In an example shown in FIG. 3, the central projection positioned on the first head portion includes a conduit member projecting into the open end cap central aperture of the filter cartridge, terminating at a location surrounded by media. In the example of FIG. 3 shown, positioned between the media and this conduit member, is a portion of the end cap.
In the example shown, a plastic disk is positioned axially between the filter head and an end of the filter shell. A preferred configuration to a plastic disk is shown, having an actual beveled surface region angled with a first side portion facing radially inwardly and toward the first head portion, and a second side portion facing radially outwardly and toward the shell. In an example shown, the first head portion includes a beveled surface adjacent the disc, and the shell includes a beveled tip or lip adjacent the disc on a side of the disc opposite the beveled ring portion of the first head portion.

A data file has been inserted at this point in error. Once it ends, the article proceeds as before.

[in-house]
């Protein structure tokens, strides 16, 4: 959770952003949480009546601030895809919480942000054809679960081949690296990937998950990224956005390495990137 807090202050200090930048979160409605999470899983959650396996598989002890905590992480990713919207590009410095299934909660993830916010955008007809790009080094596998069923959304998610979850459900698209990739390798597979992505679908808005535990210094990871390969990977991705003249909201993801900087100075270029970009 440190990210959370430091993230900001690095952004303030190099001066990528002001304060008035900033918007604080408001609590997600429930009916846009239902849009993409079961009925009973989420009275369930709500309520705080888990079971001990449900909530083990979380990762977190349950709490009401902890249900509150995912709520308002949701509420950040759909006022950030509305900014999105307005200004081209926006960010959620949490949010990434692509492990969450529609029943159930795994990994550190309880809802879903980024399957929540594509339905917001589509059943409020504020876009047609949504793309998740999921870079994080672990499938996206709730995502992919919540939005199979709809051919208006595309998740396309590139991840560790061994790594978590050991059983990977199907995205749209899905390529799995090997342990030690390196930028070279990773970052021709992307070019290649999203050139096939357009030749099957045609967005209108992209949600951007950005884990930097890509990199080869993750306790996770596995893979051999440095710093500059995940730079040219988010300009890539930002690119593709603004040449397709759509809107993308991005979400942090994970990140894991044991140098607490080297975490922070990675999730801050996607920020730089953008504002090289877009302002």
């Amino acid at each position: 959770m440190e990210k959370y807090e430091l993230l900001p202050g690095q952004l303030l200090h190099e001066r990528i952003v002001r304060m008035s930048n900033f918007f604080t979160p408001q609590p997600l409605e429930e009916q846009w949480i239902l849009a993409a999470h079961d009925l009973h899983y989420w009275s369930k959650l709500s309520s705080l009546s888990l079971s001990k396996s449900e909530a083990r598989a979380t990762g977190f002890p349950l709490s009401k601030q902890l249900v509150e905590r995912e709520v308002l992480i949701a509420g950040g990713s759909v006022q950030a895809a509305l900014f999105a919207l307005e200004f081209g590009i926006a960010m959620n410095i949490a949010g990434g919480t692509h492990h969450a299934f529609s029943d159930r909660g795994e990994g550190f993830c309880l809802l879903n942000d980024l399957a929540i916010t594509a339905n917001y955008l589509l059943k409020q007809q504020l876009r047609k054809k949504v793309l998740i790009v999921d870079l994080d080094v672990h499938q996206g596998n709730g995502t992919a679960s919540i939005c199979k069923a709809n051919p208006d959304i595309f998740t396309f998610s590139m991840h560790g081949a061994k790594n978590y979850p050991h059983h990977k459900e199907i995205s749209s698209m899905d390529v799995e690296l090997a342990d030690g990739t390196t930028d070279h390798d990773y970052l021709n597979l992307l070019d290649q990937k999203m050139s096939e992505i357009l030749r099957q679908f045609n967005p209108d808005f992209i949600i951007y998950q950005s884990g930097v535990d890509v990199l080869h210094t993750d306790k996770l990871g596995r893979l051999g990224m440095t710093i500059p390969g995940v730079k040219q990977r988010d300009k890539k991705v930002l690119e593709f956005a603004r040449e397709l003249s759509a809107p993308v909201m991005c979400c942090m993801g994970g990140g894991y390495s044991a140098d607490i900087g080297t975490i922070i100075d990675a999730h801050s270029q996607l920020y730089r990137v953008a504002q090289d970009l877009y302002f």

In the figures, a bypass valve arrangement positioned in the first head portion of the filter head, to selectively permit direct liquid flow from the liquid flow inlet to the liquid flow outlet is shown. By “direct” in this context, it is meant that the bypass valve allows, under appropriate conditions, flow from the liquid flow inlet to the liquid flow outlet, without direction through the filter member and in particular through the filter cartridge within the filter member.
In an examples described, a liquid filter member is a spin-on filter assembly. However, many of the principles described can be applied with a bowl/cartridge filter arrangement, as the liquid filter member.
Detailed features of a liquid filter assembly, useable with the general description above, are also provided.